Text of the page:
Article XXXVIII. It is the duty of every person to refrain from taking part in political activities that, according to law, are reserved exclusively to the citizens of the state in which he is an alien.Obviously, all those Mexican consuls that consistently try to meddle in our internal politics have repeatedly broken that Article, and that might also apply to those illegal aliens who marched through our streets demanding rights to which they aren't entitled. It might also apply to unions that accept dues from illegal aliens and then lobby on their behalf.
UPDATE: There's more on the ACLU's efforts here.
 law.upenn.edu/clinic/transnational.html Run by Sarah Paoletti, whose name is on the complaint.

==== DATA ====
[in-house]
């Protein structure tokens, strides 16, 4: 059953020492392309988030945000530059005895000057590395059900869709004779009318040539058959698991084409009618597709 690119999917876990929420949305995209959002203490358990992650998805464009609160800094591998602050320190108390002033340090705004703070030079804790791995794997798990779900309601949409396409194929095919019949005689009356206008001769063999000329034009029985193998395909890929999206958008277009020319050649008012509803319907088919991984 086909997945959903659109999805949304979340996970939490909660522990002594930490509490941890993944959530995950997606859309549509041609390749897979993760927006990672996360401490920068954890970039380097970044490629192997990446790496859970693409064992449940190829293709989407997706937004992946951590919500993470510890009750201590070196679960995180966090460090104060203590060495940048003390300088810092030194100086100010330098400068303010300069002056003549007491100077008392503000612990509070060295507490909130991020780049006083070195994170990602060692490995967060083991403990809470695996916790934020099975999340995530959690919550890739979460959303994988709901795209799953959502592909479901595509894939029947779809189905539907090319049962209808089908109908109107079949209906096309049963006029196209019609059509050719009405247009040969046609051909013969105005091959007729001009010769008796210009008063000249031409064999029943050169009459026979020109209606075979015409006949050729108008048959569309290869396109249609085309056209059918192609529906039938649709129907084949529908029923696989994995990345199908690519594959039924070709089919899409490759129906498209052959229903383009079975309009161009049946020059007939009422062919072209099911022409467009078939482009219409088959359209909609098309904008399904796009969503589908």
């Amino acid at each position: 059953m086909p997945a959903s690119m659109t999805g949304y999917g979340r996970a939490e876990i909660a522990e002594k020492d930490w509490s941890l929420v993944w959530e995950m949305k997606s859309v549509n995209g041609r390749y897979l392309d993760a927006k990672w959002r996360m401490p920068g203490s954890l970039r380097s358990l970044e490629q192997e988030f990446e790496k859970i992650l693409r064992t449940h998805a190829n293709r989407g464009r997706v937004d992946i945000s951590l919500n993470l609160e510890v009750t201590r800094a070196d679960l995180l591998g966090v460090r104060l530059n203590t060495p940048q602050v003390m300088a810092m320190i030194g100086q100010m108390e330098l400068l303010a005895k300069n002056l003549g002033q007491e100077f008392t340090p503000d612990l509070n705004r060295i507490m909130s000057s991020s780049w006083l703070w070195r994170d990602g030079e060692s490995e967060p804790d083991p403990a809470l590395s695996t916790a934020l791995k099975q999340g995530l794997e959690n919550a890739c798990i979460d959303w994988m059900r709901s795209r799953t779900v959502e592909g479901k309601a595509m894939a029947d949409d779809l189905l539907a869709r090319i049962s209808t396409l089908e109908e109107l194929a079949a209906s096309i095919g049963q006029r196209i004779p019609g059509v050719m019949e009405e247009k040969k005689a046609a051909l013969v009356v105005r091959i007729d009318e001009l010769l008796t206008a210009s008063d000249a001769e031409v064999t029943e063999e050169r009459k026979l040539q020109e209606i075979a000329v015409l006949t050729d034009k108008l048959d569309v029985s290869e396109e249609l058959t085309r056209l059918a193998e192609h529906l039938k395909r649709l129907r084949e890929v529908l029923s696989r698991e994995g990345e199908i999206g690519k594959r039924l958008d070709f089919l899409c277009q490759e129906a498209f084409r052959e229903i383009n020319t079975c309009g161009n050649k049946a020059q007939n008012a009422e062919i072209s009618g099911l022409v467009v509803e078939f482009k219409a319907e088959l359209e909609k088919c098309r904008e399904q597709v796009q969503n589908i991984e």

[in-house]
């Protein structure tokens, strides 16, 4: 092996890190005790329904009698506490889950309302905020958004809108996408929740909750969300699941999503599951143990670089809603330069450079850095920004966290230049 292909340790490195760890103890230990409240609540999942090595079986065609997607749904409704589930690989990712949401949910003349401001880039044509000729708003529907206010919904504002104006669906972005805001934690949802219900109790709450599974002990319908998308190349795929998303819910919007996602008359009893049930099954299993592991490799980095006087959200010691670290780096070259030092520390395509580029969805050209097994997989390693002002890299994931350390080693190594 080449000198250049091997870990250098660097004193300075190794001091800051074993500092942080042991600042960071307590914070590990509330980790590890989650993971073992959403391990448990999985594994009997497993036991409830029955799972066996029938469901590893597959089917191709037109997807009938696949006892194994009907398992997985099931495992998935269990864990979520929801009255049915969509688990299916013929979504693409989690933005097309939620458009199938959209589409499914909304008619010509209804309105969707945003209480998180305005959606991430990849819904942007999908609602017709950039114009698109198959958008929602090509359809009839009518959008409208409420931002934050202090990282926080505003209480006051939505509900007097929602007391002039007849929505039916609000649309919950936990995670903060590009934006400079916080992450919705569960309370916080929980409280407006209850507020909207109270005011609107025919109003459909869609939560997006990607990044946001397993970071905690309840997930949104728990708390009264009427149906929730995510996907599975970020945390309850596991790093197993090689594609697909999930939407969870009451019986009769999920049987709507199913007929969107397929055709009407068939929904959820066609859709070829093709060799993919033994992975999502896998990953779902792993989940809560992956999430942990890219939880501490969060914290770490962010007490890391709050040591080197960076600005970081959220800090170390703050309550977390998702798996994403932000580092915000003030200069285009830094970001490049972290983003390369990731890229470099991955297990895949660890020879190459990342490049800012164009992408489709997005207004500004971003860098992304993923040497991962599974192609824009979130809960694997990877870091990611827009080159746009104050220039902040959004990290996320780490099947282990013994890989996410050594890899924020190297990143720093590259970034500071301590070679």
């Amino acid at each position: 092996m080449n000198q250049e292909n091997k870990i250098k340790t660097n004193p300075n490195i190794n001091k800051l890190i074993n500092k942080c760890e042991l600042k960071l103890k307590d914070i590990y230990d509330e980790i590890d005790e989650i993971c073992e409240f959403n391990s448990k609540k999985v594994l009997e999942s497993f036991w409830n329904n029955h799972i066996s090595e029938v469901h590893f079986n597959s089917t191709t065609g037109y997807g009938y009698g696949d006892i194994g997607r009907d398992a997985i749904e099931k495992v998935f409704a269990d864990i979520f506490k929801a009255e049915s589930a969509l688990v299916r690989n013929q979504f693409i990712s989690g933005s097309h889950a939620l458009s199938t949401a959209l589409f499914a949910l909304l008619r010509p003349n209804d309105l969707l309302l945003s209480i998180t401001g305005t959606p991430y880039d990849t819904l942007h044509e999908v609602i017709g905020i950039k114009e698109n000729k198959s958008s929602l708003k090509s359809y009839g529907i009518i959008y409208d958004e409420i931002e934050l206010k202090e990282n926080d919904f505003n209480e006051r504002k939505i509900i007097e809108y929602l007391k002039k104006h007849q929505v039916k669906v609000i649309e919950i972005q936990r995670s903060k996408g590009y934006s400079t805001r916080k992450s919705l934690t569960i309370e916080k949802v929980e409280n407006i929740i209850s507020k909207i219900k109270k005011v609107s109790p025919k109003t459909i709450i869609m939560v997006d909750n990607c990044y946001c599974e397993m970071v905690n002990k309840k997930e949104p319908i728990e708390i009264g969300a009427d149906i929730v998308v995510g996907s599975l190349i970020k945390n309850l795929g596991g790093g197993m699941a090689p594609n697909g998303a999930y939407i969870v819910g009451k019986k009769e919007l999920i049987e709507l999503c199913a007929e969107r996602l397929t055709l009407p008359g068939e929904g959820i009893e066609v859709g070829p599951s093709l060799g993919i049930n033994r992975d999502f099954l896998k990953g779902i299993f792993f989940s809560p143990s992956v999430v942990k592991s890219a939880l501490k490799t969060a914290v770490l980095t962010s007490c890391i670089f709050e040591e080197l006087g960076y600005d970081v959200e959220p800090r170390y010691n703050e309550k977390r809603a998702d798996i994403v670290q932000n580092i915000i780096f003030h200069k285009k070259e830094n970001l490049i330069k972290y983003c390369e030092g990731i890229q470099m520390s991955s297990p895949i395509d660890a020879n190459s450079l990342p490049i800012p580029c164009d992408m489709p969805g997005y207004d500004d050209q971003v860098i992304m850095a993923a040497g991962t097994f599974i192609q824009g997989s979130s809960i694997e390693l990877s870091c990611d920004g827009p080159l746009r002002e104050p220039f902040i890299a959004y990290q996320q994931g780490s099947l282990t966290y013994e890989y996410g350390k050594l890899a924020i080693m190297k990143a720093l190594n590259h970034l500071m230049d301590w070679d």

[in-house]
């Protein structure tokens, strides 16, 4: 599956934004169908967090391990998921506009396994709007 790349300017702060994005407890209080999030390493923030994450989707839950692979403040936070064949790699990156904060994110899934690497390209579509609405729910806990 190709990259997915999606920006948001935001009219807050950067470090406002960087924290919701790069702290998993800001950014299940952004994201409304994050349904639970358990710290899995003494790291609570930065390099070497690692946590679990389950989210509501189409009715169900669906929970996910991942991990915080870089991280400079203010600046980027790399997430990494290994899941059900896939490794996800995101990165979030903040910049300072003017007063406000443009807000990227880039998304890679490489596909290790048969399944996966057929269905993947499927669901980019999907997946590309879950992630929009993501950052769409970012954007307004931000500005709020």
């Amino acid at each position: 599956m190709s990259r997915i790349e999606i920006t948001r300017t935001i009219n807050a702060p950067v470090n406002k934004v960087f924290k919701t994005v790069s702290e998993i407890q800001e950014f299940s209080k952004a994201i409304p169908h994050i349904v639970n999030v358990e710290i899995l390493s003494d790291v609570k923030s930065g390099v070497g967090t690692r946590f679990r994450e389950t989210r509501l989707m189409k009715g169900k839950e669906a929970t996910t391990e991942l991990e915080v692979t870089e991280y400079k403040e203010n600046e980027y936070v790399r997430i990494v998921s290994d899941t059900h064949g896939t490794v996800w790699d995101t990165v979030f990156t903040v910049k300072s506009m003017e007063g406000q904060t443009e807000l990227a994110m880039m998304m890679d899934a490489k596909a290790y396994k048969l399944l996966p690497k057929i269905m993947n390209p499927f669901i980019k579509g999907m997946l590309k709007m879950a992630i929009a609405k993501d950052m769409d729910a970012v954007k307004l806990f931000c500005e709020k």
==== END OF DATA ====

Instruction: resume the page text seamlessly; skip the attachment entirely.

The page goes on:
From December 20, 2004 (link): The American Friends Service Committee, an internationally recognized social justice organization [which also has indirect links to the Mexican government --LW], joined more than 20 labor, civil rights and immigrants’ rights organizations in filing a formal request for a hearing before the Organization of American State’s (OAS) Inter-American Commission on Human Rights. The request, co-signed by students in the International Human Rights Law Clinic at American University Washington College of Law (WCL), highlights the United States’ discriminatory treatment of millions of undocumented workers within its borders... "Undocumented workers are the hidden and highly exploitable staple of the American economy who provide us with food, clothing, manicured golf courses and lawns while at the same time contributing billions of dollars to the U.S. economy through the payment of Social Security, taxes and other expenditures," said Sarah Paoletti, an immigrants rights expert and a practitioner in residence in the International Human Rights Clinic at WCL. "Without these workers, many areas of our economy would be in trouble."